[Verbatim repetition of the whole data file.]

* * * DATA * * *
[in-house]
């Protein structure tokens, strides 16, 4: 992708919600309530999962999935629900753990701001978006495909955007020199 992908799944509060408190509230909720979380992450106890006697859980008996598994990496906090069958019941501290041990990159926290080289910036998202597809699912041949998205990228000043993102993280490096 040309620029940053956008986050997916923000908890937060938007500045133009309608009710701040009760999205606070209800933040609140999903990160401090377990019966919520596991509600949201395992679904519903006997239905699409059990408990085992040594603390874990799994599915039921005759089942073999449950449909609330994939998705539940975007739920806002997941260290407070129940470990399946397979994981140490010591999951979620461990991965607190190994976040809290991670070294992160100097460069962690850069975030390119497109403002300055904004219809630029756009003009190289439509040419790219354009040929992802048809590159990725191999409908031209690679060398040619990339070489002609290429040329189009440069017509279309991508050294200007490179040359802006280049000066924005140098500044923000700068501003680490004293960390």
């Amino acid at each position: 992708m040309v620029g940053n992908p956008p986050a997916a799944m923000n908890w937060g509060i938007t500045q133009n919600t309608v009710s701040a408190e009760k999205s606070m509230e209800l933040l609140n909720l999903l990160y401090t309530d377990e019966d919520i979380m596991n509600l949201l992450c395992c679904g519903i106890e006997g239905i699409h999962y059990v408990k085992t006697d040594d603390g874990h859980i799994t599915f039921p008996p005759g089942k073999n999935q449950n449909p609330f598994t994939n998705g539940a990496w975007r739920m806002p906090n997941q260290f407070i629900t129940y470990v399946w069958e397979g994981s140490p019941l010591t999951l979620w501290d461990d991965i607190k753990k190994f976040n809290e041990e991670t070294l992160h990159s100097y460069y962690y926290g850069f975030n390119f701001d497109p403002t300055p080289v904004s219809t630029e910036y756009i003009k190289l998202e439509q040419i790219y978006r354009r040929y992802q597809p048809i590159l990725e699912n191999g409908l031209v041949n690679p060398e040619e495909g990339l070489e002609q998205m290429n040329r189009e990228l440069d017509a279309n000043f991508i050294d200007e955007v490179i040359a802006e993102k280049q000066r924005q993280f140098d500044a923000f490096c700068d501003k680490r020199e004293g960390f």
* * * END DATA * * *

[in-house]
């Protein structure tokens, strides 16, 4: 992708919600309530999962999935629900753990701001978006495909955007020199 992908799944509060408190509230909720979380992450106890006697859980008996598994990496906090069958019941501290041990990159926290080289910036998202597809699912041949998205990228000043993102993280490096 040309620029940053956008986050997916923000908890937060938007500045133009309608009710701040009760999205606070209800933040609140999903990160401090377990019966919520596991509600949201395992679904519903006997239905699409059990408990085992040594603390874990799994599915039921005759089942073999449950449909609330994939998705539940975007739920806002997941260290407070129940470990399946397979994981140490010591999951979620461990991965607190190994976040809290991670070294992160100097460069962690850069975030390119497109403002300055904004219809630029756009003009190289439509040419790219354009040929992802048809590159990725191999409908031209690679060398040619990339070489002609290429040329189009440069017509279309991508050294200007490179040359802006280049000066924005140098500044923000700068501003680490004293960390």
């Amino acid at each position: 992708m040309v620029g940053n992908p956008p986050a997916a799944m923000n908890w937060g509060i938007t500045q133009n919600t309608v009710s701040a408190e009760k999205s606070m509230e209800l933040l609140n909720l999903l990160y401090t309530d377990e019966d919520i979380m596991n509600l949201l992450c395992c679904g519903i106890e006997g239905i699409h999962y059990v408990k085992t006697d040594d603390g874990h859980i799994t599915f039921p008996p005759g089942k073999n999935q449950n449909p609330f598994t994939n998705g539940a990496w975007r739920m806002p906090n997941q260290f407070i629900t129940y470990v399946w069958e397979g994981s140490p019941l010591t999951l979620w501290d461990d991965i607190k753990k190994f976040n809290e041990e991670t070294l992160h990159s100097y460069y962690y926290g850069f975030n390119f701001d497109p403002t300055p080289v904004s219809t630029e910036y756009i003009k190289l998202e439509q040419i790219y978006r354009r040929y992802q597809p048809i590159l990725e699912n191999g409908l031209v041949n690679p060398e040619e495909g990339l070489e002609q998205m290429n040329r189009e990228l440069d017509a279309n000043f991508i050294d200007e955007v490179i040359a802006e993102k280049q000066r924005q993280f140098d500044a923000f490096c700068d501003k680490r020199e004293g960390f």